Mondaq (05/10/10); McAree, Marc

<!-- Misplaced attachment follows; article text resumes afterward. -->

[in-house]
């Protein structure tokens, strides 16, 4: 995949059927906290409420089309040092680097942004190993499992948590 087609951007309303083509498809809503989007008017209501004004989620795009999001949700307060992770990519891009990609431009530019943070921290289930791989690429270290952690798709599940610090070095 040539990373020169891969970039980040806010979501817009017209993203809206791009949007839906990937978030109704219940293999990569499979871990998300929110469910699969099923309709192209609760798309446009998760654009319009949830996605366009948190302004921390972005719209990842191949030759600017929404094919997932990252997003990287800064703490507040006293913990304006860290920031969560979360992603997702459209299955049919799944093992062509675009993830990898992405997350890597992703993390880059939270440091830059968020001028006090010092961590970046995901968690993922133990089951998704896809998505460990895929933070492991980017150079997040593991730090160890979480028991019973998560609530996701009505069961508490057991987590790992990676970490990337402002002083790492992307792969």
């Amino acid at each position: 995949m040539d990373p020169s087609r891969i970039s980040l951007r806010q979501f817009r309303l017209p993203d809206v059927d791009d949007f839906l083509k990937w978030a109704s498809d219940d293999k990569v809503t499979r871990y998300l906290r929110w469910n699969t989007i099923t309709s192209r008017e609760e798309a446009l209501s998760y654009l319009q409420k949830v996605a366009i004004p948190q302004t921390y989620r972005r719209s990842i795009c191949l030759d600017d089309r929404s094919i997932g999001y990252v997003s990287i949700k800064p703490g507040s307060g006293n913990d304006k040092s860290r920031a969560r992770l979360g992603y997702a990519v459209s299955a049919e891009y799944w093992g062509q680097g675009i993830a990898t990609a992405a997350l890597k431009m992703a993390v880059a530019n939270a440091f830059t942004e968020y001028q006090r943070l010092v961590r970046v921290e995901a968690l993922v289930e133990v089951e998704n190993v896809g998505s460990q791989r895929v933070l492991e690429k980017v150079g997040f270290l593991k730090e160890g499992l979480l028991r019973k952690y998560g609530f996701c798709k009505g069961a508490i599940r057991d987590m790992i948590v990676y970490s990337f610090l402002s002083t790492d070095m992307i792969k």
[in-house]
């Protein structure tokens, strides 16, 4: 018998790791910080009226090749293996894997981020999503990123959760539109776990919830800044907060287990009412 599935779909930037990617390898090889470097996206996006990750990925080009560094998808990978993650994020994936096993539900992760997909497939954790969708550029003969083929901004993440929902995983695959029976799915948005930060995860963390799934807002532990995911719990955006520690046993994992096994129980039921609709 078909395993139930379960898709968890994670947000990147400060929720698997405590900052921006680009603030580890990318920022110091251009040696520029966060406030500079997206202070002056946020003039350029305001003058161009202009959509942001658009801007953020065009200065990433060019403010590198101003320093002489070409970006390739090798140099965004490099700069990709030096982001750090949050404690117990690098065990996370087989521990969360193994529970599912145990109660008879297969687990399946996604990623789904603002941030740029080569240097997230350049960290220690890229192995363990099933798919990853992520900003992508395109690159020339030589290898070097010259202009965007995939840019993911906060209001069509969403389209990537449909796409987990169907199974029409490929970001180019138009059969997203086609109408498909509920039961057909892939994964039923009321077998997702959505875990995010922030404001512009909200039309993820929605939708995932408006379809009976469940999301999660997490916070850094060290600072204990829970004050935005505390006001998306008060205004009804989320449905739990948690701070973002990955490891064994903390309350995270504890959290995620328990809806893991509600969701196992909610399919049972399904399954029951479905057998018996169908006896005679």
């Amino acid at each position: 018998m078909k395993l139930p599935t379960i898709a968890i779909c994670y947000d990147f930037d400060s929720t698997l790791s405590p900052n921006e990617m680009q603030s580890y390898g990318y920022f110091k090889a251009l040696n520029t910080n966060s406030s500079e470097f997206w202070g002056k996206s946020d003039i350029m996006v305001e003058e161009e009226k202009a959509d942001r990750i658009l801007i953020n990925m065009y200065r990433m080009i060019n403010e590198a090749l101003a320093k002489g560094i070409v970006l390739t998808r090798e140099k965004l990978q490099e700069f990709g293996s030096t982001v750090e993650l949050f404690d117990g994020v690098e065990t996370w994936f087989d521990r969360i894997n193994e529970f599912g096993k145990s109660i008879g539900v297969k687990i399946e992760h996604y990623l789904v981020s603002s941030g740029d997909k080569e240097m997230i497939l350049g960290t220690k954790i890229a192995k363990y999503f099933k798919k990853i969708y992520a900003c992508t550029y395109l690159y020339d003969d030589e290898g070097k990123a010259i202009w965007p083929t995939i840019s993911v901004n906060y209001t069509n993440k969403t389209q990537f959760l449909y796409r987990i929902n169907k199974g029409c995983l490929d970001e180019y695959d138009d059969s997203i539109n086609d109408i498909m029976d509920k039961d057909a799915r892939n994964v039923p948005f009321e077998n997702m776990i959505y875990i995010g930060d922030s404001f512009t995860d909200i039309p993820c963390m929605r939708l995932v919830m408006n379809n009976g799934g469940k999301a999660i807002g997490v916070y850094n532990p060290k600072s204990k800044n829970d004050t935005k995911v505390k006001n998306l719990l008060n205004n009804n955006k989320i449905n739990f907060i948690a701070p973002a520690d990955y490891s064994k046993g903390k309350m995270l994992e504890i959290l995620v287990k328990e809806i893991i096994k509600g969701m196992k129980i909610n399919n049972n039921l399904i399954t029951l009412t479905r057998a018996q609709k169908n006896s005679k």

Statutes and regulations involving the environment are increasingly being passed at the federal, provincial, and local levels of government. Such laws can affect requirements for corporate directors and officers, such as environmental offences for causing pollution; failing to report discharges and spills; non-compliance with orders, approvals, and permits; obstructing the regulator; and providing the regulator with false information. Regulators typically concentrate on the acts and omissions of the corporation, while compliance usually involves regulatory abatement investigation and enforcement. The Canadian Environmental Protection Act of 1999 mandates that if “a corporation commits an offence under this Act or the regulations, any officer, director, or agent of the corporation who directed, authorized, assented to, acquiescenced in, or participated in the commission of the offence is a party to and guilty of the offence, and is liable to the punishment provided for the offence, whether or not the corporation has been prosecuted or convicted.” Similar language can be found in certain provincial environmental laws. This statutory language imposes a positive obligation on directors and officers to act to ensure corporate compliance with environmental laws. To position themselves, directors and officers usually need guidance from corporate counsel to implement appropriate safeguards before an environmental event occurs. This includes structuring and implementing a corporate environmental policy and environmental management system.